Advisor: Patsy Dickinson Award: Doherty Fellowship
Project: The effects of molt hormone (20-Hydroxyecdysone) on the modulation by histamine in the cardiac ganlion of the Homarus americanus
One characteristic of an effective control system is its ability to respond and adapt to change. Even the cardiac system, with its cyclic pattern, must be able to integrate cues and react accordingly. Ranging from environmental to hormonal, these cues along with the intrinsic properties of the heart are responsible for modulating circulatory flow throughout the body.
The cardiac ganglion of Homarus americanus is controlled by a central pattern generator, which is a neuronal circuit responsible for maintaining rhythmic patterns like breathing and walking. This specific central pattern generator is composed of 9 cells that establish a rhythmic pattern of action potentials, controlling the beating of the heart. With its small number of cells, the cardiac ganglion has become an easy model system to dissect and analyze.
Since histamine has been implicated in human cardiovascular functions and possibly linked to the molt cycle of lobsters, it seems like a candidate to study in the cardiac ganglion. The hormone responsible for molting is 20-hydroxyecdysone (20-HE), which has already been shown to have a connection to changes in behavior. Along with modulating the molt cycle, 20-HE could be affecting histamine as proposed by research in the stomatogastric system. This modulation could be done via direct effect on histamine expression or on the histamine receptor. Further work in this area can provide greater insight into the connection between the molt cycle and histamine as well as how hormone-hormone interactions occur.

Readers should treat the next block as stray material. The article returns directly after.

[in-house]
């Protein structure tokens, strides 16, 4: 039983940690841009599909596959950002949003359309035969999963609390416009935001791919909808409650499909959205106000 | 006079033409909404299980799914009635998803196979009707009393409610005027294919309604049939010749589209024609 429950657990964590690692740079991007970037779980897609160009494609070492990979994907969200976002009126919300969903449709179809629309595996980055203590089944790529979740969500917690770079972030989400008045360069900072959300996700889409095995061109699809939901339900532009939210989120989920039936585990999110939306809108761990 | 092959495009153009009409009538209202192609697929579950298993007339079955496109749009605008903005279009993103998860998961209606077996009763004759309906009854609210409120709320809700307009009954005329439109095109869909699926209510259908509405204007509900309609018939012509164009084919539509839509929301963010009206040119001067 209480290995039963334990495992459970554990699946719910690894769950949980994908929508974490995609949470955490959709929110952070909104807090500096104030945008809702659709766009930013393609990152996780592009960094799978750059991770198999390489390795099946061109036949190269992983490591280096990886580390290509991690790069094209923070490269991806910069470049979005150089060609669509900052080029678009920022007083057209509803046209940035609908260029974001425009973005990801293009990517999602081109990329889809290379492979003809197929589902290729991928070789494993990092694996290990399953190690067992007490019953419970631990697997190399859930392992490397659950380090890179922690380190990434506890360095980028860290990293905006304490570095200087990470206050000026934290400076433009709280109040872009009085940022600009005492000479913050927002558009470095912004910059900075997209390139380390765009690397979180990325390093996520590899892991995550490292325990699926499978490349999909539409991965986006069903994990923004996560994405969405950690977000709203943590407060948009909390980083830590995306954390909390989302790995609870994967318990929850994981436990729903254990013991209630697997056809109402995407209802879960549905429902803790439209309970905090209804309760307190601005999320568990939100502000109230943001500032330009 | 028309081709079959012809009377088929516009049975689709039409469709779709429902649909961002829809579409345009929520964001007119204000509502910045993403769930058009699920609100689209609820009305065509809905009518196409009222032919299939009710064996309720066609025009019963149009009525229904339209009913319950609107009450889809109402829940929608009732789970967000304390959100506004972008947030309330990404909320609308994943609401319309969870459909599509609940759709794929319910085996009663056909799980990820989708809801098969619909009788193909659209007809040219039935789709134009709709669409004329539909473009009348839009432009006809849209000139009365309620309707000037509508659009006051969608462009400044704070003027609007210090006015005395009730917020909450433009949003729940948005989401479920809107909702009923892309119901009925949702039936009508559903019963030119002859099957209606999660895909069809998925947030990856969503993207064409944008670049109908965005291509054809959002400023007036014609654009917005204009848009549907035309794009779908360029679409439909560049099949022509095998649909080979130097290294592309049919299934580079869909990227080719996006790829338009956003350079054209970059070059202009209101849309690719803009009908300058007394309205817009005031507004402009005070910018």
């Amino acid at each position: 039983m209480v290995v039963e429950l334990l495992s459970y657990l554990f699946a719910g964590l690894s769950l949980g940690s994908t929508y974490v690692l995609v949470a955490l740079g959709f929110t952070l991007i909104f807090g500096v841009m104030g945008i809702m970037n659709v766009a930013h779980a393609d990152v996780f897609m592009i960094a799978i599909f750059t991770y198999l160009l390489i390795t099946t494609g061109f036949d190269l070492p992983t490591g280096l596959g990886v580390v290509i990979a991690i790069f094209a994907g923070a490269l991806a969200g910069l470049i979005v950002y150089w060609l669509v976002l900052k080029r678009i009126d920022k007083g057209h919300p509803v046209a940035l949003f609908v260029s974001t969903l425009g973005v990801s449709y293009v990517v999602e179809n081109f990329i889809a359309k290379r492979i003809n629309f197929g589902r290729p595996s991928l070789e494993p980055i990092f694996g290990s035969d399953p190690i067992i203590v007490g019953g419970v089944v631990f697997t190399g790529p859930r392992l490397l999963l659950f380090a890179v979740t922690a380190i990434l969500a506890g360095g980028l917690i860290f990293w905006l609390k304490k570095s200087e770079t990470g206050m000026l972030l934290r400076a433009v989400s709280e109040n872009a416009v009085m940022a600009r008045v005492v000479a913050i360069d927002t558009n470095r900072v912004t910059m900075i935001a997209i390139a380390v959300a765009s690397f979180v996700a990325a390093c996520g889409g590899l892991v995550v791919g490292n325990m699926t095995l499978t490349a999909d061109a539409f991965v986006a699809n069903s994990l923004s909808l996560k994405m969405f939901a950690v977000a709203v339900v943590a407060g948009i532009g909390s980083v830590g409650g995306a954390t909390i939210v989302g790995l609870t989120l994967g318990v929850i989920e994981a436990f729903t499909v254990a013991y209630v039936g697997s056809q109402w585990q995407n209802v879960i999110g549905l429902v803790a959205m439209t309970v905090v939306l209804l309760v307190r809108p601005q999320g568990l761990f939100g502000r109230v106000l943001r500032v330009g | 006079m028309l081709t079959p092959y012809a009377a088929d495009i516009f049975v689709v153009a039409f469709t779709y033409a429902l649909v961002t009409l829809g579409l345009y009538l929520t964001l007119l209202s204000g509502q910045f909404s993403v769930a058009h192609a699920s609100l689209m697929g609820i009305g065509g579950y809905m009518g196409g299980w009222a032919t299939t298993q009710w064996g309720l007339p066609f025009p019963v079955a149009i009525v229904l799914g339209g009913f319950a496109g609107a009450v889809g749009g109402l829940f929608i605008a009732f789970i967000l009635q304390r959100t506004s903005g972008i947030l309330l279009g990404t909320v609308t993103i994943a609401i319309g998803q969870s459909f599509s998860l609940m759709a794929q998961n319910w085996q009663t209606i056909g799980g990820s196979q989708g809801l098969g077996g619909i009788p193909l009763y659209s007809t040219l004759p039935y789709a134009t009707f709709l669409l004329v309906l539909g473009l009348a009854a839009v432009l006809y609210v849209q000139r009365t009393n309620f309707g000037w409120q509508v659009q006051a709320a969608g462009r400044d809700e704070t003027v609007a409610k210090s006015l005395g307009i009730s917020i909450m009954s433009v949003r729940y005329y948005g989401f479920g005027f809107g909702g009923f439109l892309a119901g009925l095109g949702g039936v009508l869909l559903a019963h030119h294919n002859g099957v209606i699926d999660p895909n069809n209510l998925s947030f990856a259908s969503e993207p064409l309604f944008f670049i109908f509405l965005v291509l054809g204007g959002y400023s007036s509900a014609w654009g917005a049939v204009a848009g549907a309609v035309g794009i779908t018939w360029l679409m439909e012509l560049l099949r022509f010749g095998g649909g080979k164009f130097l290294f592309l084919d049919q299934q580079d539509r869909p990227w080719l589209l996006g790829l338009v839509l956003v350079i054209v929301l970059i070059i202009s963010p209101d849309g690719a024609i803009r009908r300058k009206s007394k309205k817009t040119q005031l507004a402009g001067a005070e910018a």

To test this hypothesis, it is important to examine whether the effect of histamine on the whole heart depends on the lobster’s molt stage. A transducer will be attached to the anterior artery to measure tension and stretch, while varying concentrations of histamine are profused through the tubing. Based on the hypothesis, I would expect to find that the effects of histamine vary depending on the lobster’s molt stage. This research can be taken a step further, by looking at only the isolated cardiac ganglion in order to get a sense of the mechanism of this process.
These presentations are in PechaKucha format. PechaKucha is Japanese for ‘chit-chat’. It is a presentation methodology devised in 2003 in which 20 slides are shown for 20 seconds each. The slides auto advance to keep the presentations concise and quick paced. Each presentation is (about) 6 minutes and 40 seconds long.
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